5. Handling Packets in Flight . . . . . . . . . . . . . . . . . 8 5. Handling Packets in Flight.....................................9
6. Moving Local State of VM . . . . . . . . . . . . . . . . . . 9 6. Moving Local State of VM......................................10
7. Handling of Hot, Warm and Cold Virtual Machine Mobility . . . 9 7. Handling of Hot, Warm and Cold VM Mobility....................10
8. Virtual Machine Operation . . . . . . . . . . . . . . . . . . 10 8. VM Operation..................................................11
8.1. Virtual Machine Lifecycle Management . . . . . . . . . . 10 9. Security Considerations.......................................12
9. Security Considerations . . . . . . . . . . . . . . . . . . . 10 10. IANA Considerations..........................................12
10. IANA Considerations . . . . . . . . . . . . . . . . . . . . . 11 11. Acknowledgments..............................................12
11. Acknowledgements . . . . . . . . . . . . . . . . . . . . . . 11 12. Change Log...................................................12
12. Change Log . . . . . . . . . . . . . . . . . . . . . . . . . 11 13. References...................................................13
13. References . . . . . . . . . . . . . . . . . . . . . . . . . 11 13.1. Normative References....................................13
13.1. Normative References . . . . . . . . . . . . . . . . . . 11 13.2. Informative References..................................14
13.2. Informative references . . . . . . . . . . . . . . . . . 12
Authors' Addresses . . . . . . . . . . . . . . . . . . . . . . . 12
1. Introduction
Data center networks are being increasingly used by telecom operators
as well as by enterprises. In this document we are interested in
overlay-based data center networks supporting multitenancy. These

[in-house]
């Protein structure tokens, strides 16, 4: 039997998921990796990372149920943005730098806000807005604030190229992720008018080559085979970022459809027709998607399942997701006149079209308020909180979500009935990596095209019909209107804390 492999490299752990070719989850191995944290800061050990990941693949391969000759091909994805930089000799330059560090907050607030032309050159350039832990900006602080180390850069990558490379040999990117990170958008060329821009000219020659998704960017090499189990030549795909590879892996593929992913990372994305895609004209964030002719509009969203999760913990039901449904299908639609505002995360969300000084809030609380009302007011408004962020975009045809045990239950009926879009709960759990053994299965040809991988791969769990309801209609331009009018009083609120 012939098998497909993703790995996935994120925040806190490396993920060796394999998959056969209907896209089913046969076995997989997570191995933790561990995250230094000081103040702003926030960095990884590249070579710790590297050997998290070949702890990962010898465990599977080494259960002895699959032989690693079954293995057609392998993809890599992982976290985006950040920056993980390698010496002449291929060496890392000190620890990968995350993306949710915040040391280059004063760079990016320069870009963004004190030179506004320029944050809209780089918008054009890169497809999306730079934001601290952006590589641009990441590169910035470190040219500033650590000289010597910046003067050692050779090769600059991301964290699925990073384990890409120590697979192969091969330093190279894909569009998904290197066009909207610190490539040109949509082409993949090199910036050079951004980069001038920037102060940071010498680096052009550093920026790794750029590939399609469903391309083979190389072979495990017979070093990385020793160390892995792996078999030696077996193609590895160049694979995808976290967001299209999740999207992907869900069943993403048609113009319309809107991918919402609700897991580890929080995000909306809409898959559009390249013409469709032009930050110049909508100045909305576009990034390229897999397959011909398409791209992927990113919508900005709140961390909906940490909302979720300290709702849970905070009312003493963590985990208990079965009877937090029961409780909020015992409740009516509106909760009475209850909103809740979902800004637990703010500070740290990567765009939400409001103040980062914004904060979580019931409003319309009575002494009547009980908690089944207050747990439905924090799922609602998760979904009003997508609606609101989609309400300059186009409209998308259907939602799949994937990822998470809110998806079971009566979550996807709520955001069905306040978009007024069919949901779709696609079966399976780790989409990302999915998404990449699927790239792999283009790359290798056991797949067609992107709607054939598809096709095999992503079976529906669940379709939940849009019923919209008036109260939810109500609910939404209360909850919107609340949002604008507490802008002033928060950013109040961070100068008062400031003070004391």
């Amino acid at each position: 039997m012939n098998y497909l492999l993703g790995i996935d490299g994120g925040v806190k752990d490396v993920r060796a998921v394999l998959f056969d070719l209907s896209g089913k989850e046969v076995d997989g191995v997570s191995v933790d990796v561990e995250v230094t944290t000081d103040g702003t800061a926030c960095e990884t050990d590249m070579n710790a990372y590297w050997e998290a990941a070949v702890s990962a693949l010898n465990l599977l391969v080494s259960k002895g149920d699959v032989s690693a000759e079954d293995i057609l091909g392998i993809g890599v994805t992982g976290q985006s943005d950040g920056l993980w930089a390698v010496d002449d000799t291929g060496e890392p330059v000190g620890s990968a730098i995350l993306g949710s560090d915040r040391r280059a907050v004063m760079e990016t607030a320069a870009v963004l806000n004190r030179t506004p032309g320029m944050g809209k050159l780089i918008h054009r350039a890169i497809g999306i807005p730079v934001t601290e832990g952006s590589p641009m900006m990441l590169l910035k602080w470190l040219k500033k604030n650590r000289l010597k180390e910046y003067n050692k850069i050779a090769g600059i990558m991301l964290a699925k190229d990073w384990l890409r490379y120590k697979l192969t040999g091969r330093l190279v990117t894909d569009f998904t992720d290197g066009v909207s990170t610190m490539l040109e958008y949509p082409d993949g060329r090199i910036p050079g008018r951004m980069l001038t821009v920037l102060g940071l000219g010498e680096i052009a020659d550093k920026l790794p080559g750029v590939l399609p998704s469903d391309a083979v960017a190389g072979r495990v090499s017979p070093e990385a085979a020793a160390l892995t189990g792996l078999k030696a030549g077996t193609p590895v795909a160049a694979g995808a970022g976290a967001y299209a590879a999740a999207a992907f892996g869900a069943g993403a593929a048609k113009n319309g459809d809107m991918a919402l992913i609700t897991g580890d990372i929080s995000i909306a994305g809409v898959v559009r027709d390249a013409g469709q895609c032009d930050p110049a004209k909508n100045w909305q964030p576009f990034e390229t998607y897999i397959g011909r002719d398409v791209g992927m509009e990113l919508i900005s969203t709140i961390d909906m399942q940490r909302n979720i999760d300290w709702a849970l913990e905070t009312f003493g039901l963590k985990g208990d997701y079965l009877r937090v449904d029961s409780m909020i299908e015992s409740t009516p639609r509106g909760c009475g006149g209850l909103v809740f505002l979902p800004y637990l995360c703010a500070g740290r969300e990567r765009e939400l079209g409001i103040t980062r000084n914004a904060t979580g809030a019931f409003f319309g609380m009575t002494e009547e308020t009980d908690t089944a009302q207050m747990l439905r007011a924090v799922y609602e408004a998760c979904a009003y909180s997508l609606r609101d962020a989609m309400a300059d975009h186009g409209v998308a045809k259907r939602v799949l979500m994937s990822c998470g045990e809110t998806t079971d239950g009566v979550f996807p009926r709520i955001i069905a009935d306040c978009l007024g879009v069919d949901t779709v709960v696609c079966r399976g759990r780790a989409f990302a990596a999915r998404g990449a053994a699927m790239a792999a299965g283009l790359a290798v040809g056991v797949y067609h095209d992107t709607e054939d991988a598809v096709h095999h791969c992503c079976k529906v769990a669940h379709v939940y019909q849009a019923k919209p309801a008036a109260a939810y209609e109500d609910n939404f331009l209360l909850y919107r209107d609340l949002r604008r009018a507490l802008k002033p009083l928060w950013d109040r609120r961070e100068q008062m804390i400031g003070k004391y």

networks are organized as one large Layer 2 network geographically
distributed in several buildings. In some cases geographical
distribution can span across Layer 2 boundaries. In that case need
arises for connectivity between Layer 2 boundaries which can be
achieved by the network virtualization edge (NVE) functioning as
Layer 3 gateway routing across bridging domain such as in Warehouse
Scale Computers (WSC).
Virtualization which is being used in almost all of today's data 1. Introduction
centers enables many virtual machines to run on a single physical This document describes the overlay-based data center networks
computer or compute server. Virtual machines (VM) need hypervisor solutions in supporting multitenancy and VM (Virtual Machine)
running on the physical compute server to provide them shared mobility. Many large DCs, especially Cloud DCs, host tasks (or
processor/memory/storage. Network connectivity is provided by the workloads) for multiple tenants, which can be multiple departments
network virtualization edge (NVE) [RFC8014]. Being able to move VMs of one organization or multiple organizations. There is
dynamically, or live migration, from one server to another allows for communication among tasks belonging to one tenant and
dynamic load balancing or work distribution and thus it is a highly communications among tasks belonging to different tenants or with
desirable feature [RFC7364]. external entities.
Server Virtualization, which is being used in almost all of
today's data centers, enables many VMs to run on a single physical
computer or compute server sharing the processor/memory/storage.
Network connectivity among VMs is provided by the network
virtualization edge (NVE) [RFC8014]. It is highly desirable
[RFC7364] to allow VMs to be moved dynamically (live, hot, or cold